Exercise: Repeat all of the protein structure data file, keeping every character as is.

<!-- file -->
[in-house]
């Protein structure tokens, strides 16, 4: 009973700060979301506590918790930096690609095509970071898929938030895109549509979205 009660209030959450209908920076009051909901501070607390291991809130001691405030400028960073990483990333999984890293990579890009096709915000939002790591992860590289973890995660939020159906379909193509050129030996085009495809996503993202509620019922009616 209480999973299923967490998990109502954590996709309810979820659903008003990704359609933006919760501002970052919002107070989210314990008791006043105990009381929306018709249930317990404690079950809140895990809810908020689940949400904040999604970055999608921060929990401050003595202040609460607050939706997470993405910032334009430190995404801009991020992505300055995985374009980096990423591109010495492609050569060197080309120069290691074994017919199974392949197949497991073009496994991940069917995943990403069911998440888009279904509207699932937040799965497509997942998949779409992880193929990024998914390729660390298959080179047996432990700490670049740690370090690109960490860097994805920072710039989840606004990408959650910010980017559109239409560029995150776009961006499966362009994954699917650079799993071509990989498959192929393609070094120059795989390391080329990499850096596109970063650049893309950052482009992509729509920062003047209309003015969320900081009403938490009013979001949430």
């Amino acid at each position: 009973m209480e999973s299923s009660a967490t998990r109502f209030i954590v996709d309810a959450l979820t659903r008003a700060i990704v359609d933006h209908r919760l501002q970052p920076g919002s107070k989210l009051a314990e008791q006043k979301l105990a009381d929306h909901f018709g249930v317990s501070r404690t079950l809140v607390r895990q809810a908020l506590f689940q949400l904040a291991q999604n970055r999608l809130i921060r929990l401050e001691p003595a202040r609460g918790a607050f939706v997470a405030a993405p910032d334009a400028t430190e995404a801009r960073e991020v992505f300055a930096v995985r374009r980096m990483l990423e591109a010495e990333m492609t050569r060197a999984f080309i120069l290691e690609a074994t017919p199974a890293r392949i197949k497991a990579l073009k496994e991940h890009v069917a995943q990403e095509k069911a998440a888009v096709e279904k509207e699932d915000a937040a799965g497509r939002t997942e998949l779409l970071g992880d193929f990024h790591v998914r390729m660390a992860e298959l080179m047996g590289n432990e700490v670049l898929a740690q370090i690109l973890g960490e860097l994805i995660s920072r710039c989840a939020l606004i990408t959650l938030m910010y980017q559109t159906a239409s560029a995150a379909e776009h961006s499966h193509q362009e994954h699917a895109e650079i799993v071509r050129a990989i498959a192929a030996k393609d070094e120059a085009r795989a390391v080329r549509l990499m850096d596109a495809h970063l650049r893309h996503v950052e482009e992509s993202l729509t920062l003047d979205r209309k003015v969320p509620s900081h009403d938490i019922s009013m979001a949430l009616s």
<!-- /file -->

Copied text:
[in-house]
């Protein structure tokens, strides 16, 4: 009973700060979301506590918790930096690609095509970071898929938030895109549509979205 009660209030959450209908920076009051909901501070607390291991809130001691405030400028960073990483990333999984890293990579890009096709915000939002790591992860590289973890995660939020159906379909193509050129030996085009495809996503993202509620019922009616 209480999973299923967490998990109502954590996709309810979820659903008003990704359609933006919760501002970052919002107070989210314990008791006043105990009381929306018709249930317990404690079950809140895990809810908020689940949400904040999604970055999608921060929990401050003595202040609460607050939706997470993405910032334009430190995404801009991020992505300055995985374009980096990423591109010495492609050569060197080309120069290691074994017919199974392949197949497991073009496994991940069917995943990403069911998440888009279904509207699932937040799965497509997942998949779409992880193929990024998914390729660390298959080179047996432990700490670049740690370090690109960490860097994805920072710039989840606004990408959650910010980017559109239409560029995150776009961006499966362009994954699917650079799993071509990989498959192929393609070094120059795989390391080329990499850096596109970063650049893309950052482009992509729509920062003047209309003015969320900081009403938490009013979001949430």
């Amino acid at each position: 009973m209480e999973s299923s009660a967490t998990r109502f209030i954590v996709d309810a959450l979820t659903r008003a700060i990704v359609d933006h209908r919760l501002q970052p920076g919002s107070k989210l009051a314990e008791q006043k979301l105990a009381d929306h909901f018709g249930v317990s501070r404690t079950l809140v607390r895990q809810a908020l506590f689940q949400l904040a291991q999604n970055r999608l809130i921060r929990l401050e001691p003595a202040r609460g918790a607050f939706v997470a405030a993405p910032d334009a400028t430190e995404a801009r960073e991020v992505f300055a930096v995985r374009r980096m990483l990423e591109a010495e990333m492609t050569r060197a999984f080309i120069l290691e690609a074994t017919p199974a890293r392949i197949k497991a990579l073009k496994e991940h890009v069917a995943q990403e095509k069911a998440a888009v096709e279904k509207e699932d915000a937040a799965g497509r939002t997942e998949l779409l970071g992880d193929f990024h790591v998914r390729m660390a992860e298959l080179m047996g590289n432990e700490v670049l898929a740690q370090i690109l973890g960490e860097l994805i995660s920072r710039c989840a939020l606004i990408t959650l938030m910010y980017q559109t159906a239409s560029a995150a379909e776009h961006s499966h193509q362009e994954h699917a895109e650079i799993v071509r050129a990989i498959a192929a030996k393609d070094e120059a085009r795989a390391v080329r549509l990499m850096d596109a495809h970063l650049r893309h996503v950052e482009e992509s993202l729509t920062l003047d979205r209309k003015v969320p509620s900081h009403d938490i019922s009013m979001a949430l009616s």